About the Atlantic World Center
For the last 14 years, Dr. Clarence Maxwell (left, History) and Dr. Timothy Trussell (right, Archaeology) have worked together to create an interdisciplinary program of research and participatory student learning at Millersville University. This ad-hoc partnership of two colleagues—with shared scholarly interests and backgrounds in museums, and historical and archaeological research—ultimately resulted in the creation of the Millersville University Atlantic World Center, a research entity entirely focused on the history and archaeology of the Atlantic World. To date, this partnership between History and Archaeology has resulted in:
- A total of 14 research excavations conducted by Millersville students, including two international archaeological research expeditions with four historic sites excavated on the island of Bermuda. International archaeological projects had never before been done by a school in the Pennsylvania State System.
- More than $400,000 in outside funding brought to MU to support both historical and archaeological research, creating invaluable student training and experiential opportunities. This funding came from multiple sources including grants, donations, and contract agreements for archaeological work at historic sites.
- Coordinated hosted by MU Honors College in May-June 2011. The PASSHE Honors College Study Abroad program focused on the Atlantic World and Bermuda’s role in reflecting its major themes, including archaeological fieldwork in Pennsylvania and a ten day historical and archaeological program in Bermuda.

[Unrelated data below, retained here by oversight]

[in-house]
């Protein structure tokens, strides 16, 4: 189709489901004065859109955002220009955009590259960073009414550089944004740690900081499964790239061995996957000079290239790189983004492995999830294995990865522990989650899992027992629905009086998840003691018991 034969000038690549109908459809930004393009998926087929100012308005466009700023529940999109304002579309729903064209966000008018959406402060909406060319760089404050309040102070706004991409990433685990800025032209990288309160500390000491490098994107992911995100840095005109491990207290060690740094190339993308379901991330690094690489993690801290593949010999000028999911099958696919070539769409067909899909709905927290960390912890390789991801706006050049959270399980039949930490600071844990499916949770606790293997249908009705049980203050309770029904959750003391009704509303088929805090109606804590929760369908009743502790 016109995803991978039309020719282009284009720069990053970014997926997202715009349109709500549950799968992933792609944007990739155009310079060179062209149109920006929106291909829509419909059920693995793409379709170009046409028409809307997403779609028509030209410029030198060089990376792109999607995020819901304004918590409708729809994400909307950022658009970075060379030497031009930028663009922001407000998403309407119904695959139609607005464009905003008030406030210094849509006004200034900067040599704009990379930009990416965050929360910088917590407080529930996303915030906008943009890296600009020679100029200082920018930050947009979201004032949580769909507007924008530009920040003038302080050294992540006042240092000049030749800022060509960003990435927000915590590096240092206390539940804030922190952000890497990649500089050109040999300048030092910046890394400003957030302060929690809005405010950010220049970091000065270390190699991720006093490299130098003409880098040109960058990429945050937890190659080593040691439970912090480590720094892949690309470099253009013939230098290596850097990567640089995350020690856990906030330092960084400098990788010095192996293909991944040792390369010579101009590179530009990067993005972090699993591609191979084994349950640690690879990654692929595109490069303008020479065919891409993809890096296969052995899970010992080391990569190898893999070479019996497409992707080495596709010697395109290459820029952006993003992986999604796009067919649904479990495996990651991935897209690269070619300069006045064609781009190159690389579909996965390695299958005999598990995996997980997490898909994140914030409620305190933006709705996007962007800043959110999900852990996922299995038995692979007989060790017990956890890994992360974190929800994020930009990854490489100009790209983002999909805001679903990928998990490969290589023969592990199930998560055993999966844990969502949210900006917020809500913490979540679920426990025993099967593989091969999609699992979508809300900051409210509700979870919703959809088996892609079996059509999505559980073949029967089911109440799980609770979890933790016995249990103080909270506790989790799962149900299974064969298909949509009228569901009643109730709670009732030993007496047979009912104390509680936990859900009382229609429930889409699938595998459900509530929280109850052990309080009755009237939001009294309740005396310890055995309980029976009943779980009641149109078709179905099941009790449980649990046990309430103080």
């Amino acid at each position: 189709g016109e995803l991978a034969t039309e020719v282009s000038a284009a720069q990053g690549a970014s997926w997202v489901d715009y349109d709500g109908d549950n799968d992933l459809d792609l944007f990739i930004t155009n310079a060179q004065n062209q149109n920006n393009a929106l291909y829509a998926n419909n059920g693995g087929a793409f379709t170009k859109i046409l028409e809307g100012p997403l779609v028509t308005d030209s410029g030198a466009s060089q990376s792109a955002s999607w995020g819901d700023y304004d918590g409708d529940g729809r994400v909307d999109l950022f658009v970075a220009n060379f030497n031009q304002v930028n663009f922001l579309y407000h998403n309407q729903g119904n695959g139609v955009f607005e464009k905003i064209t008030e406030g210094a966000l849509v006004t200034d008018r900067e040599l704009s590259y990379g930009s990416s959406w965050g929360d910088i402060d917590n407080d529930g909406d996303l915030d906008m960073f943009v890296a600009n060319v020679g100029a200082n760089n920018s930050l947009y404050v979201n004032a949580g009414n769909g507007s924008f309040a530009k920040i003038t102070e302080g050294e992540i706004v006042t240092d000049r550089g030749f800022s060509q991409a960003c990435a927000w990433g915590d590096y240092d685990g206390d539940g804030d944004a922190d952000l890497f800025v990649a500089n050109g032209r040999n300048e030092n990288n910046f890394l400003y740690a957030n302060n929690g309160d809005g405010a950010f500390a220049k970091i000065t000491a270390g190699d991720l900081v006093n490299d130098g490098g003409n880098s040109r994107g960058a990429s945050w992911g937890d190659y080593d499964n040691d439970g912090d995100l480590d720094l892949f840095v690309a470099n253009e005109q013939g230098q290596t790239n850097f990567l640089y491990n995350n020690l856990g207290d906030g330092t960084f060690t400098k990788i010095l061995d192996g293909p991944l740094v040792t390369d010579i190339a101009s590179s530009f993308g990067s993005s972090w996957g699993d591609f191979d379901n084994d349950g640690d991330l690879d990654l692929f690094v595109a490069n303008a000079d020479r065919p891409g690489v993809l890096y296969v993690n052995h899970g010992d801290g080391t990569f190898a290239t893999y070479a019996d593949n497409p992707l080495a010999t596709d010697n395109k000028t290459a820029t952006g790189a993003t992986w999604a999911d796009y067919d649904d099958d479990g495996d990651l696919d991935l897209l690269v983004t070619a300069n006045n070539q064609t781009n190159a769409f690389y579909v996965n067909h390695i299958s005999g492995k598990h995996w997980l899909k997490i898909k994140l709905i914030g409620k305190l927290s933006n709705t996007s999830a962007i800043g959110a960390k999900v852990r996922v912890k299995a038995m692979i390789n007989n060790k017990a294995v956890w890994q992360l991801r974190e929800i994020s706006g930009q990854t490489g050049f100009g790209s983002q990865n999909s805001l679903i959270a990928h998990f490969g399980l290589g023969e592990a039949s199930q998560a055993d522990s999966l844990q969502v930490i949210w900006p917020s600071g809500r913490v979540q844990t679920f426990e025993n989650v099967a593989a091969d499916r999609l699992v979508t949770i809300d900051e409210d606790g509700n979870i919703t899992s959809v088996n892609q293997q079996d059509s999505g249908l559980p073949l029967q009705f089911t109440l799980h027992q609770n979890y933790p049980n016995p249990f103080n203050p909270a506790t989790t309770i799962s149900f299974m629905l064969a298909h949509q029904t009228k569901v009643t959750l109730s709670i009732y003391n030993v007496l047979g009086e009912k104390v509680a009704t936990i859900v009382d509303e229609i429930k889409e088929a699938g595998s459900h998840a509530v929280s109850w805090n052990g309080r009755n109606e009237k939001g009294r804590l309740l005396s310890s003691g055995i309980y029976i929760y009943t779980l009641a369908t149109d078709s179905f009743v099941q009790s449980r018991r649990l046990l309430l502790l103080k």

- More than twenty international internships with professional history/museum institutions for students in the program, based on the interdisciplinary training they were receiving and through connections created by faculty engaged in international research.
Perhaps most significantly, after more than a decade of work, we found that our students were unusually competitive and highly successful after graduation, both in the post-undergraduate job market and in gaining admittance to top MA and doctoral programs.
Discussions with employers, with faculty at other graduate-level institutions, and with these former students themselves, indicated that their high rate of success was due to three major factors:
- The multi-disciplinary training they received made them highly attractive to employers, as people who can fill multiple roles on a single project are valuable resources for companies or entities engaged in working with cultural and historic resources;
- The international nature of their experiences that lent an undeniable caché and credibility to their work experience; and
- The hands-on research skills and knowledge they acquired as part of our teams were qualities graduate programs found very attractive, since it was unusual for undergraduate students at other institutions to have such training.
In short, engaging students in multidisciplinary international research projects has proven to be exceptionally advantageous to those students.